In October, 1976, then-President Ford accepted Earl Butz’s forced resignation after a racist comment Butz made to singer Pat Boone on a plane after the Republican Convention. Pat had asked Butz why he thought the Republican Party, the party of Abraham Lincoln, could not attract more Black voters. Butz made derogatory comments regarding sexual preference and defecation. The New York Times printed the comment, and in his resignation statement Butz said the “joke” didn’t represent his true feeling. He summarized his accomplishments as Secretary of Agriculture, saying that, “Farmers have had the yoke of bureaucratic control lifted from them,” with the marketplace replacing the government as “futures,” “cash prices,” and “commodities” became key words in discourse. The marketplace did away with congressional control and established food policy that involved adequate supplies at moderate prices as Butz’s legacy.
As consumers’ food costs were no longer kept artificially low, large corporate-like farms were discovering that reliable agricultural labor was becoming more scarce. In order to attract an efficient labor force, farms had to pay workers more. Cesar Chavez demonstrated that by improving farmworkers’ conditions, their work would become more efficient. In 1970, Chavez forced farmers, through his rhetoric, to sign union contracts with their fieldworkers. In 1962 he had formed the National Farm Workers Association, later called the United Farmworkers Union, or UFW, first competing with the Teamsters and AFL-CIO under George Meany. Later, the UFW became an AFL-CIO affiliate.
Chavez’s strong Chicano ethnic identification was essential to establishing his leadership. He understood from experience what discrimination was, where in the Imperial Valley some places had signs that said, “White Trade Only.” He successfully combined a religious, non-violent ethnic base as a force for change, and used the television medium to demonstrate to the world discrimination by local police against use of the Spanish term, “huelga,” instead of “strike,” during a grape strike on the picket line. By boycotting grapes, he hit the growers at the supermarket. He signed contracts with corporations including Tenneco, United Brands, Purex, Heublein, and Coca-Cola (p.123). The UFW represented workers nationwide and controlled a large part of fruit and vegetable crops by 1972. Migrant workers, according to a Labor Department report, were excluded from basic employee benefits such as worker’s compensation, minimum wages, unemployment insurance, Social Security, and other equal protection under Federal and states’ rights. Although during Butz’s tenure the term “migrant” was interpreted by five Federal agencies with six different definitions for purposes of program funding consideration, migrants began to receive food stamps, welfare, and general job training. The USDA’s publication, The Hired Farm Working Force, highlighted what was happening with migrant workers. The Department of Labor, HEW, and Agriculture began this assistance due to the national attention brought by the UFW (p.130).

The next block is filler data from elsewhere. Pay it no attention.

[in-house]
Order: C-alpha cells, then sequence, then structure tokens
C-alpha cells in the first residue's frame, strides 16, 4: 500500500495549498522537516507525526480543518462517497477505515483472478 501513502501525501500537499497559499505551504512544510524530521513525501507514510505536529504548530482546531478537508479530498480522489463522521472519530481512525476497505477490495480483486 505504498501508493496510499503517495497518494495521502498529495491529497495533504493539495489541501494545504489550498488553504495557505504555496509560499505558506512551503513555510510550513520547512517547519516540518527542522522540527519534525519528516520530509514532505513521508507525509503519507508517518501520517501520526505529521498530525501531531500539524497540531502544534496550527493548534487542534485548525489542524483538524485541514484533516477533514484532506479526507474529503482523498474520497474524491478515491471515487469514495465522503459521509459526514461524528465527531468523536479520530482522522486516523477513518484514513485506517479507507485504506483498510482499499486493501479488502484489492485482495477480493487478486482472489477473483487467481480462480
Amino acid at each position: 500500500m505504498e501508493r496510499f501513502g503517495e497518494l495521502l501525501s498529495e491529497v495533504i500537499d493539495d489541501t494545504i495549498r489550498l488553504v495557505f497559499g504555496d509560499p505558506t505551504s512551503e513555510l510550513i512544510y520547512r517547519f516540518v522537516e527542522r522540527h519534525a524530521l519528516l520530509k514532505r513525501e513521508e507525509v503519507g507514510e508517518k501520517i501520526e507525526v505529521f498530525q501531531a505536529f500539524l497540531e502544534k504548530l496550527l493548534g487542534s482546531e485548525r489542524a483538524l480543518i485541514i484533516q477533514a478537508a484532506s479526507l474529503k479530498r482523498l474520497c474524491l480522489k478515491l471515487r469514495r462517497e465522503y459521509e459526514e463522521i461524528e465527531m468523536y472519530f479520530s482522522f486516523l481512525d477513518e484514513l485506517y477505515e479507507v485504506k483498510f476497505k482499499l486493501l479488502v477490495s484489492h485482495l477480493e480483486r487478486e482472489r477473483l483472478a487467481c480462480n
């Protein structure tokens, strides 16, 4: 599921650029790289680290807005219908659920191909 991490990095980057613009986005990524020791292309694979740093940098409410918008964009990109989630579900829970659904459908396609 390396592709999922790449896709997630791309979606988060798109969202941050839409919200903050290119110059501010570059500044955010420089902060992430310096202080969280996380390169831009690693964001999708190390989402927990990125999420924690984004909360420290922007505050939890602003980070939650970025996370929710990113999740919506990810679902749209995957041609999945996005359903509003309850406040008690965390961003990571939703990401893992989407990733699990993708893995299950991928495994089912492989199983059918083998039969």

After Butz’s resignation, the United States returned to a government food control policy (p.225). Solkoff warned in this book in 1985 about “…new global shortages that could reappear through drought, pestilence, or other plagues not even contemplated” (p.4). One year later, mad cow disease appeared in the United Kingdom, a brain disease that scientists think cattle developed when eating sheep by-products where it was present. In 1996, CJD, or Creutzfeldt-Jakob disease, a similar prion disease also affecting the brain, in humans, was linked to the tainted beef. Although hundreds of thousands of cattle were destroyed, as of 2000, the disease continues to appear in other countries (ref. World Book online).
Paula Smith-Vanderslice, B.S., is copy editor of Hunger Notes.